Last week STAT First Opinion carried the story of a young woman who learned of her BRCA1 (mutation predisposing to breast cancer) mutation on a 23andMe report. She describes the experience of processing that explosive bit of information in the isolation of her own mind and information network. Contrasting this experience with the confirmation of her status with a Cedars Sinai Medical Center genetic counselor is telling:
I was devastated. But the way I felt was totally different from the way I felt after opening the report from 23andMe. Talking to someone about the results versus reading them in an online report — even after wading through a long tutorial — was the difference between day and night. My counselor was sympathetic and knowledgeable. After she told me the results, she asked me what I needed in that moment. Did I need more information? Time to be alone, or to cry?
As our ability to define genetic risk scales with consumer products, expect this scenario to continue to play itself out. Expect unimaginable dilemmas as individuals take screening and prognosis into their own hands.
Missing from this story is any conversation with a physician or advanced health practitioner. Which makes sense on some level. Few physicians are up to snuff when it comes to helping patients understand the implications of of genetic screening. Genetic counselors are critical in this regard. But missing here is the integration of screening information into a patient’s broader health journey.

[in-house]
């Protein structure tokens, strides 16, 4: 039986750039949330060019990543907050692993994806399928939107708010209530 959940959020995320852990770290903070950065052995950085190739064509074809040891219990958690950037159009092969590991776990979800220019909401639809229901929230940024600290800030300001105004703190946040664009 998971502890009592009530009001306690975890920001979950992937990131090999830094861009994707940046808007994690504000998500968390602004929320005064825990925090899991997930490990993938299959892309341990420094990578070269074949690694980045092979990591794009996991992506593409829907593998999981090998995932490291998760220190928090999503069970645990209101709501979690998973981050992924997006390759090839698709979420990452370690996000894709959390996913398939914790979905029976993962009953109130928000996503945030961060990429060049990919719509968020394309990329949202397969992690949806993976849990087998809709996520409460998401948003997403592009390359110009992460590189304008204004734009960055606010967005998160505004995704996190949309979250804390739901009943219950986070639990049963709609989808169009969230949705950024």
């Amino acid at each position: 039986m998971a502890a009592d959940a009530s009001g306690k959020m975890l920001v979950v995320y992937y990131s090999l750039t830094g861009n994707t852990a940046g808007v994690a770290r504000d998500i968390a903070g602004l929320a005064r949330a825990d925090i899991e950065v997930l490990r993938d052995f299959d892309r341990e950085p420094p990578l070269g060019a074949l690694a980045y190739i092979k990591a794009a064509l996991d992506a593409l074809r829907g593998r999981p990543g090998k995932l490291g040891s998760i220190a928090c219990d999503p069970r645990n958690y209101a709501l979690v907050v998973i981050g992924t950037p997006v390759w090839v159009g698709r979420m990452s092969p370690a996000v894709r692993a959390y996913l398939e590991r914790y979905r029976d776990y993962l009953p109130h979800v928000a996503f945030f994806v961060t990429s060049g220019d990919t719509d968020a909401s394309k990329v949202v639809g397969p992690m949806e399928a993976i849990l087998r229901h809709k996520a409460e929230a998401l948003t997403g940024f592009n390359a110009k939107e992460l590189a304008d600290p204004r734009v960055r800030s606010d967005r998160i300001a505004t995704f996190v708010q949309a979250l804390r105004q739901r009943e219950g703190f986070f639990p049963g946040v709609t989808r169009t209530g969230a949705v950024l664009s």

As medicine becomes more precise we’ll need someone to help us understand our granularity. Patients will need a health docent of sorts. This is a role different from what we know because patient needs will evolve to be different from anything we currently understand. Physicians are trained to be reactive. We work to fix disease after it’s in motion.
But if training and trajectory fail to prepare physicians for a new health docent role, it will be filled by other professionals who are better prepared for what patients need. Think of a kind of super advanced practitioner or genetic counselor with deeper, broader training. Physicians, in this case, could be relegated to some other role. The market will always meet its needs.
Translation, interpretation and contextualization will evolve as critical pieces of helping patients navigate their health.
Who evolves as the health docent is up for grabs.
Image via William Bout on Unsplash.